Saudi artist Dia Aziz Dia, one of the Kingdom’s pioneers of the arts told Arab News that Jeddah’s unique place in history was a story that could be told in many ways, but that showcasing it in a museum would be the right approach.

Dia Aziz Dia, Saudi artist

“Our placement and history must be placed in a museum because if it’s not placed now and studied properly to show to the world who we are, then all of our heritage could be lost in time,” Dia said.
He added that it is no easy task to reach international museum standards, as many of the items, paintings and artifacts will need special attention with highly skilled workers to ensure optimal preservation and display, fitting for a museum that will accommodate not only locals, but visitors from across the world.
The museum will house more than 100 creative artworks, hold about four temporary annual exhibitions, and offer educational programs for all age groups.
It will tell stories of woven cultures and traditions handed down throughout time — of east meeting west, openness, and centuries of progress.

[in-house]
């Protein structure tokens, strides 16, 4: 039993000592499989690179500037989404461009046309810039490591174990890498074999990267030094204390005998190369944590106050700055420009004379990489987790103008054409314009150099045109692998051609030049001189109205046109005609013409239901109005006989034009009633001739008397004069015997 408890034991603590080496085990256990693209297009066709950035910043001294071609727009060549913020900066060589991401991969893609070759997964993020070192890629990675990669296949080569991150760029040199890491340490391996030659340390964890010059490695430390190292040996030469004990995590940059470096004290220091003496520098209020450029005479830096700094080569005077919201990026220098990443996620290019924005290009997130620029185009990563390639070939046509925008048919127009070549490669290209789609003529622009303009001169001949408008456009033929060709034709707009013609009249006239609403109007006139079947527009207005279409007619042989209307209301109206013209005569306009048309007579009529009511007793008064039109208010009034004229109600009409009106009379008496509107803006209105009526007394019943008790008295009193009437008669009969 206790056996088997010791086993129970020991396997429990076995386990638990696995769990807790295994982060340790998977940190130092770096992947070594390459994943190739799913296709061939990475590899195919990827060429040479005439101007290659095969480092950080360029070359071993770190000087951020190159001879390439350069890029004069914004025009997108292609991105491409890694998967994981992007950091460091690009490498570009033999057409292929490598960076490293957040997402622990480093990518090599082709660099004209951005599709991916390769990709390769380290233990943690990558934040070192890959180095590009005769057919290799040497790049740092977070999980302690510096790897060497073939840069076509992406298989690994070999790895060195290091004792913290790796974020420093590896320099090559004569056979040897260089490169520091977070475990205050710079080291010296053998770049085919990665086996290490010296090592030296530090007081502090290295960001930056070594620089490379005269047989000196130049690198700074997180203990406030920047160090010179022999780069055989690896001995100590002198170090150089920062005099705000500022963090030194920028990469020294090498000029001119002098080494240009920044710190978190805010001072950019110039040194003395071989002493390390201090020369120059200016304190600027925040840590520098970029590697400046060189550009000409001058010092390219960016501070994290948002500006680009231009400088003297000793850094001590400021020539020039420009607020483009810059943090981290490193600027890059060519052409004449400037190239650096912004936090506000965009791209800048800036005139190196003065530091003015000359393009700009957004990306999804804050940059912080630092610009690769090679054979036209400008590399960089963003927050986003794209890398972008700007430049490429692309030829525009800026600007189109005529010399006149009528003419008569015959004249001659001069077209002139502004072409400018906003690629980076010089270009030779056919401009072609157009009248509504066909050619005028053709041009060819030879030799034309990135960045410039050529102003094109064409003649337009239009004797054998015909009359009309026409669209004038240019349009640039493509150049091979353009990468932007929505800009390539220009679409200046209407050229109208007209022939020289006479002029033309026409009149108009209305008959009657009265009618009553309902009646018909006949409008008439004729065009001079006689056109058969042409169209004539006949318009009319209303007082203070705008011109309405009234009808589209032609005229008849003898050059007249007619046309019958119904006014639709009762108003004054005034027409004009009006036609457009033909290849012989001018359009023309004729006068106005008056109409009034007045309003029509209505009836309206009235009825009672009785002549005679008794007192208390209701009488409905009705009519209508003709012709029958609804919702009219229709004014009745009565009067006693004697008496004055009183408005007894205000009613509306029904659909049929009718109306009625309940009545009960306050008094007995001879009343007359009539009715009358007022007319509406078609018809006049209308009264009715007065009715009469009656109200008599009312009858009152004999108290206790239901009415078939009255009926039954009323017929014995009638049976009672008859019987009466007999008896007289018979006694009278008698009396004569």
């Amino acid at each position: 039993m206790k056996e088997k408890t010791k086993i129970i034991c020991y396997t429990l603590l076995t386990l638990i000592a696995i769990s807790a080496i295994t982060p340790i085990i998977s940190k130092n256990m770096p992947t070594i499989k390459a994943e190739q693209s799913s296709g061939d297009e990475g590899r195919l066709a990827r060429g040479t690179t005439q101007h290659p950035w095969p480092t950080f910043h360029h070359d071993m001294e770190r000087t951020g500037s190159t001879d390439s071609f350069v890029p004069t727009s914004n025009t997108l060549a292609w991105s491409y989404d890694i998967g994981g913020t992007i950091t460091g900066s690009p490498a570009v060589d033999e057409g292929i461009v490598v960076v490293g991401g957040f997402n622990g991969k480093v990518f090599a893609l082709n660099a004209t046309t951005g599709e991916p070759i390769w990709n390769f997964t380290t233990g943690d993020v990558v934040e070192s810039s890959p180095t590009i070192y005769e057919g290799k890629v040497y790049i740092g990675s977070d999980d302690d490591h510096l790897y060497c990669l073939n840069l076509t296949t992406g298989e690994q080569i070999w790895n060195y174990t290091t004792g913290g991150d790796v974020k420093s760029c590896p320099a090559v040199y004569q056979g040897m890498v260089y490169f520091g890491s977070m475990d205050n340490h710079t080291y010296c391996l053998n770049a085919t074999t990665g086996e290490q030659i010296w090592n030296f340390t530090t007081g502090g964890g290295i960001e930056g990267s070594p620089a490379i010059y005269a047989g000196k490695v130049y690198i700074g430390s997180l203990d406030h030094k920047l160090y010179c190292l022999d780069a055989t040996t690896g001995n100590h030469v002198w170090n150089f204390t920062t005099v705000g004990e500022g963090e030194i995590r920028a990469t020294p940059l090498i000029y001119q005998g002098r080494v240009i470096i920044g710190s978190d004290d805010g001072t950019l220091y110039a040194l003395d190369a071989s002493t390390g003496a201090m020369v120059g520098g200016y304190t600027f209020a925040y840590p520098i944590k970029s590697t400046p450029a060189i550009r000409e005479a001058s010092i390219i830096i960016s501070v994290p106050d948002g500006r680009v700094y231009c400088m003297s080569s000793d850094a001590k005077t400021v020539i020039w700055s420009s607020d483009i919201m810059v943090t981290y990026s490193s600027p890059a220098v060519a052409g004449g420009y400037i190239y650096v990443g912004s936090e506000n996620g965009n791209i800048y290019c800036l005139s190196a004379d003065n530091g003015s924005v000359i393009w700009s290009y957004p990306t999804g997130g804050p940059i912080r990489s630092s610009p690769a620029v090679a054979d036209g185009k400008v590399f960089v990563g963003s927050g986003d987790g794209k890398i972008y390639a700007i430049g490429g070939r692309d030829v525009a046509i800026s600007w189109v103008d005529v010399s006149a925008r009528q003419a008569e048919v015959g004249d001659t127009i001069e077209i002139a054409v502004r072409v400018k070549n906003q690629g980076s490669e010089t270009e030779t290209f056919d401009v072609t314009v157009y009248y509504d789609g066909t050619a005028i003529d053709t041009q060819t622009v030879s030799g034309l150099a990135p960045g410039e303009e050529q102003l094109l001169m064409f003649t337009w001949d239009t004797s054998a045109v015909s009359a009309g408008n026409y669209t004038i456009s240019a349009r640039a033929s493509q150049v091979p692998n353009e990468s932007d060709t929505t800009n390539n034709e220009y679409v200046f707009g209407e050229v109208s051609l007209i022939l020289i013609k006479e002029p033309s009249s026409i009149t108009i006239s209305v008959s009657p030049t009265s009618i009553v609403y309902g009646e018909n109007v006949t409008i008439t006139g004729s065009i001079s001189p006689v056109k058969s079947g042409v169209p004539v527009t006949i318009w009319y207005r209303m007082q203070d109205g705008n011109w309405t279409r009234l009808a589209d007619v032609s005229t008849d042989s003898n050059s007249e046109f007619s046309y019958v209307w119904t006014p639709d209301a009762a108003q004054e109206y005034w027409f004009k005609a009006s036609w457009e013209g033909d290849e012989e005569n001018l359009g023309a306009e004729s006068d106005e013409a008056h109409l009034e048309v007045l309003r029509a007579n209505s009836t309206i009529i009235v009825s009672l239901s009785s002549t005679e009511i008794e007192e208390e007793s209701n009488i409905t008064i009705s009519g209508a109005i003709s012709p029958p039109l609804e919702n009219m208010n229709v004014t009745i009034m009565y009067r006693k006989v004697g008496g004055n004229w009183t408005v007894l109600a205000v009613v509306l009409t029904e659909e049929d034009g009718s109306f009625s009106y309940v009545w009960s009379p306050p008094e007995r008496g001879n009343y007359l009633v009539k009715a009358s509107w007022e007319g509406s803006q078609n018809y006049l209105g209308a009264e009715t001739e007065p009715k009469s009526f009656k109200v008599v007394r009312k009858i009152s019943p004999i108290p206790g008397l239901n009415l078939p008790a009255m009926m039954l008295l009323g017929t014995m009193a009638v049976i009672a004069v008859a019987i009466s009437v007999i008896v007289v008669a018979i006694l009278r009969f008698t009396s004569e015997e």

“Whatever will be on display in the museum will show the history of the city and its special location in the world, because Jeddah is a gateway for all (pilgrims) arriving to head to Makkah and Madinah for Hajj (and Umrah),” said Dia. “At the same time, those who stayed in Jeddah throughout history, the mixing and diversity that resulted from that gives Jeddah its broad culture because the people are not from one category or one nationality, such as in other cities in the Kingdom.
The Red Sea Museum is part of the Quality of Life Vision Realization Program of the Kingdom’s Vision 2030. It also comes under the umbrella of the Specialized Museums Initiative, part of the first package of the MoC’s range of initiatives.